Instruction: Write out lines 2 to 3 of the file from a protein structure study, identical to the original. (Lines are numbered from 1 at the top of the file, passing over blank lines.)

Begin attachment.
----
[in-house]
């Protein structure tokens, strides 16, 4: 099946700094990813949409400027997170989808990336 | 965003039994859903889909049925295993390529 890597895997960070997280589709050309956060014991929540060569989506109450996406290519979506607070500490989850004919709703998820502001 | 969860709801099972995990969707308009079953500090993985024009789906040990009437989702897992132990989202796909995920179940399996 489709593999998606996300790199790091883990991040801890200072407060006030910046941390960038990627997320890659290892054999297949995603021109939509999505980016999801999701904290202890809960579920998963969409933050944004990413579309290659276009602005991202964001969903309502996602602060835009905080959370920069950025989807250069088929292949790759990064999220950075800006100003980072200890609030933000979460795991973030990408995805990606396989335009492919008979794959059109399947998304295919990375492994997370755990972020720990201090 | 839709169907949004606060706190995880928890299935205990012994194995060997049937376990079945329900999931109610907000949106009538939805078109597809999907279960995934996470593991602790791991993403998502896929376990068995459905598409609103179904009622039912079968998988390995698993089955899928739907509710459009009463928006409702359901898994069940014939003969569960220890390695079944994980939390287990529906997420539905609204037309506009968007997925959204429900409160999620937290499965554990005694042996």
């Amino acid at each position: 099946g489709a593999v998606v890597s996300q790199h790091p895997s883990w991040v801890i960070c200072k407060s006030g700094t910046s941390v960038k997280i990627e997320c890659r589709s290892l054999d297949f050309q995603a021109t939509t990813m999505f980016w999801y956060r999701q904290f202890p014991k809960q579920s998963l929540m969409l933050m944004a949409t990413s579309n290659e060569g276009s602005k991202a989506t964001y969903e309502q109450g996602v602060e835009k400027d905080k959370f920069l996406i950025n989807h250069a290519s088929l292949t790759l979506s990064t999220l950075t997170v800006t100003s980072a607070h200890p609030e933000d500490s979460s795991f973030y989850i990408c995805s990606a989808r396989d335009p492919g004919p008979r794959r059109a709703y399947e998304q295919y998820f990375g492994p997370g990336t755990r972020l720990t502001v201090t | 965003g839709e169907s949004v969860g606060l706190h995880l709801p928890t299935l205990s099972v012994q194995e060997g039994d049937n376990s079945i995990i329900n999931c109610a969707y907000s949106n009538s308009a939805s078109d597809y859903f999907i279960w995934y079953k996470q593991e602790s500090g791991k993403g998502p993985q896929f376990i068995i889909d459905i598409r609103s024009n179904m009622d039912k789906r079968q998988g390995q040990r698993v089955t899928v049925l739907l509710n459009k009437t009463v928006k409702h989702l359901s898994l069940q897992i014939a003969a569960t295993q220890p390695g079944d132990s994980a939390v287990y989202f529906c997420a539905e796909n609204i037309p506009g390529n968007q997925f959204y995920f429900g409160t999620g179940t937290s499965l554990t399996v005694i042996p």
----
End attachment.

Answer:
């Protein structure tokens, strides 16, 4: 099946700094990813949409400027997170989808990336 | 965003039994859903889909049925295993390529 890597895997960070997280589709050309956060014991929540060569989506109450996406290519979506607070500490989850004919709703998820502001 | 969860709801099972995990969707308009079953500090993985024009789906040990009437989702897992132990989202796909995920179940399996 489709593999998606996300790199790091883990991040801890200072407060006030910046941390960038990627997320890659290892054999297949995603021109939509999505980016999801999701904290202890809960579920998963969409933050944004990413579309290659276009602005991202964001969903309502996602602060835009905080959370920069950025989807250069088929292949790759990064999220950075800006100003980072200890609030933000979460795991973030990408995805990606396989335009492919008979794959059109399947998304295919990375492994997370755990972020720990201090 | 839709169907949004606060706190995880928890299935205990012994194995060997049937376990079945329900999931109610907000949106009538939805078109597809999907279960995934996470593991602790791991993403998502896929376990068995459905598409609103179904009622039912079968998988390995698993089955899928739907509710459009009463928006409702359901898994069940014939003969569960220890390695079944994980939390287990529906997420539905609204037309506009968007997925959204429900409160999620937290499965554990005694042996």
């Amino acid at each position: 099946g489709a593999v998606v890597s996300q790199h790091p895997s883990w991040v801890i960070c200072k407060s006030g700094t910046s941390v960038k997280i990627e997320c890659r589709s290892l054999d297949f050309q995603a021109t939509t990813m999505f980016w999801y956060r999701q904290f202890p014991k809960q579920s998963l929540m969409l933050m944004a949409t990413s579309n290659e060569g276009s602005k991202a989506t964001y969903e309502q109450g996602v602060e835009k400027d905080k959370f920069l996406i950025n989807h250069a290519s088929l292949t790759l979506s990064t999220l950075t997170v800006t100003s980072a607070h200890p609030e933000d500490s979460s795991f973030y989850i990408c995805s990606a989808r396989d335009p492919g004919p008979r794959r059109a709703y399947e998304q295919y998820f990375g492994p997370g990336t755990r972020l720990t502001v201090t | 965003g839709e169907s949004v969860g606060l706190h995880l709801p928890t299935l205990s099972v012994q194995e060997g039994d049937n376990s079945i995990i329900n999931c109610a969707y907000s949106n009538s308009a939805s078109d597809y859903f999907i279960w995934y079953k996470q593991e602790s500090g791991k993403g998502p993985q896929f376990i068995i889909d459905i598409r609103s024009n179904m009622d039912k789906r079968q998988g390995q040990r698993v089955t899928v049925l739907l509710n459009k009437t009463v928006k409702h989702l359901s898994l069940q897992i014939a003969a569960t295993q220890p390695g079944d132990s994980a939390v287990y989202f529906c997420a539905e796909n609204i037309p506009g390529n968007q997925f959204y995920f429900g409160t999620g179940t937290s499965l554990t399996v005694i042996p």